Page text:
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Spice Bush or Spicebush (Lindera benzoin) - 10  Spicebush (4506720062).jpg    Full-grown fifth instar larva of spicebush swallowtail, Papilio troilus L.

 

NAME: Spicebush

SPECIES / FAMILY:  Lindera Benzoin / Lauraceae

OTHER COMMON NAME(S): 

CONDITIONS: shade/partial shade, woods
 

PARTS:

EDIBLE cid:image001.jpg@01D3EC3E.A305A520

TASTE

RAW/COOK

SEASON

All

 

 

 

 

Shoots

 

 

 

 

Leaves

allspice

RAW/DRY/COOK

Spring-Fall

Stalk/Stem

 

 

 

 

Buds

       

Flowers, yellow

allspice

RAW/COOK

Spring

Fruits

allspice

DRY/COOK

Fall

Pods

 

 

   

Seeds

 

 

 

 

Nuts

 

 

 

 

Roots

 

 

 

 

Bark

twigs

allspice

RAW/COOK

All

 

PORTION: small, spice

 

COMMENT:  One of the first bushes that blossoms yellow flowers in late winter.  For a real treat, scratch and sniff the outer bark of a spice bush twig. the aroma hints of exotic spices. The twigs are best gathered when in flower as the nectar adds considerably to the flavor. The leaves can also be used, but are not as flavorful as the twigs.  Both twigs and leaves are great for teas and cold drinks, but the berries (only on the female bushes) are much stronger; dried and ground, they make a great spice and can be used as a substitute for allspice and cinnamon.(1)  According to one author, the berries will "knock your socks off."(8) Spicebush provides not one, but two dried spices: one sharp and peppery in spring, one savory and spicy in the fall. Unusually, both of these can also be used fresh, as the basis for curry or spice pastes, or preserved whole a la capers. (9) It is also home to the Spicebush Swallowtail (cutest caterpillar EVER) - http://entnemdept.ufl.edu/creatures/bfly/spicebush_swallowtail.htm

 

CAUTION:

 

NUTRITION/MEDICINAL:  Aromatic;  Astringent;  Diaphoretic;  Disinfectant;  Febrifuge;  Stimulant;  Tonic.(1)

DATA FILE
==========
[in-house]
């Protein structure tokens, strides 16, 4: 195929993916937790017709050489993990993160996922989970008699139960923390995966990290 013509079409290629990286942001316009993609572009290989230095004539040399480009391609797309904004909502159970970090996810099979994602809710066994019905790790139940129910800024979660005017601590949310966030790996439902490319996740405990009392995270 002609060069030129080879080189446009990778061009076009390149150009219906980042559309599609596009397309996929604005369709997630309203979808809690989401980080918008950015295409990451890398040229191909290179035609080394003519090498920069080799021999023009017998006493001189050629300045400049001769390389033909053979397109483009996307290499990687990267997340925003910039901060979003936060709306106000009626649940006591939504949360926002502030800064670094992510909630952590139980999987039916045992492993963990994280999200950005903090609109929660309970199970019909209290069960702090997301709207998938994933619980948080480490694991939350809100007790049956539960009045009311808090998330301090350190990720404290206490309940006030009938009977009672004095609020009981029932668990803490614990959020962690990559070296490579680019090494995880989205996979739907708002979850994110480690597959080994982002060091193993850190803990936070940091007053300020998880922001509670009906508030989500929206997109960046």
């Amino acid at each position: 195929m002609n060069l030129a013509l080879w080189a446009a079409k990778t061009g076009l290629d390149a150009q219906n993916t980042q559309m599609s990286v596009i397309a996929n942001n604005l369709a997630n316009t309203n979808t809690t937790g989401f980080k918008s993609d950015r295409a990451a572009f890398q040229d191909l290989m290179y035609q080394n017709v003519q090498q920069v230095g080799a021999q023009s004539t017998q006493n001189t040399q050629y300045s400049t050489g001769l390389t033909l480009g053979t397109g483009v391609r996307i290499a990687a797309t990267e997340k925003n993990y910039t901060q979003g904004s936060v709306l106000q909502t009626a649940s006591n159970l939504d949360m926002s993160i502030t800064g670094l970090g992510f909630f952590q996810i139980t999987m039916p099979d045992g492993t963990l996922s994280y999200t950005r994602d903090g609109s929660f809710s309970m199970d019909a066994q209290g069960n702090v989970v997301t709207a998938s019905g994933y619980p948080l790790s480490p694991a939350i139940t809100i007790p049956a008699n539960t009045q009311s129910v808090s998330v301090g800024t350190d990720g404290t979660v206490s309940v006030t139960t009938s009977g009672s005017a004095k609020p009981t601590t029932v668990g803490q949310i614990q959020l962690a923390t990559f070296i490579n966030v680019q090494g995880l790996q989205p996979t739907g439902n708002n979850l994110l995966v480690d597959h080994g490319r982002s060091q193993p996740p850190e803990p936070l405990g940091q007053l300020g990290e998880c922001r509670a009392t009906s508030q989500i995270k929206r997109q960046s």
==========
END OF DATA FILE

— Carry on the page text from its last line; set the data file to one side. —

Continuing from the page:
LOOK-A-LIKES:  

 

POISONOUS LOOK-A-LIKES: 

 

OTHER USES: Disinfectant;  Repellent. The leaves contain small quantities of camphor and can be used as an insect repellent and disinfectant. An oil with a lavender-like fragrance is obtained from the leaves. The fruit, upon distillation, yield a spice-scented oil resembling camphor. An oil smelling of wintergreen is obtained from the twigs and bark.(1) Home to the Spicebush Swallowtail - http://entnemdept.ufl.edu/creatures/bfly/spicebush_swallowtail.htm

 

SOURCE LINKS (may include nutritional and medicinal info, plus other uses):

  1. http://pfaf.org/user/Plant.aspx?LatinName=Lindera+benzoin
  2. https://en.wikipedia.org/wiki/Lindera_benzoin
  3. https://ouroneacrefarm.com/foraging-spicebush-spicebush-ice-cream-recipe
  4. http://the3foragers.blogspot.com/2012/03/spicebush-identified.html
  5. https://commons.wikimedia.org/wiki/Lindera_benzoin (lots of photos)
  6. http://www.eattheplanet.org/spicebush-a-warm-fall-woodland-spice
  7. https://sycamorelandtrust.org/2016/11/make-spicebush-tea (recipe)
  8. https://www.backyardforager.com/spicebush-berries-lindera-benzoin (a big fan of the berries)
  9. https://howtocookaweed.com/2017/08/08/spicebush-a-spice-for-all-seasons (great info)
  10. https://www.atlasobscura.com/foods/american-spicebush-berry (foragers can use the fruit in just about any recipe that calls for cinnamon or allspice.)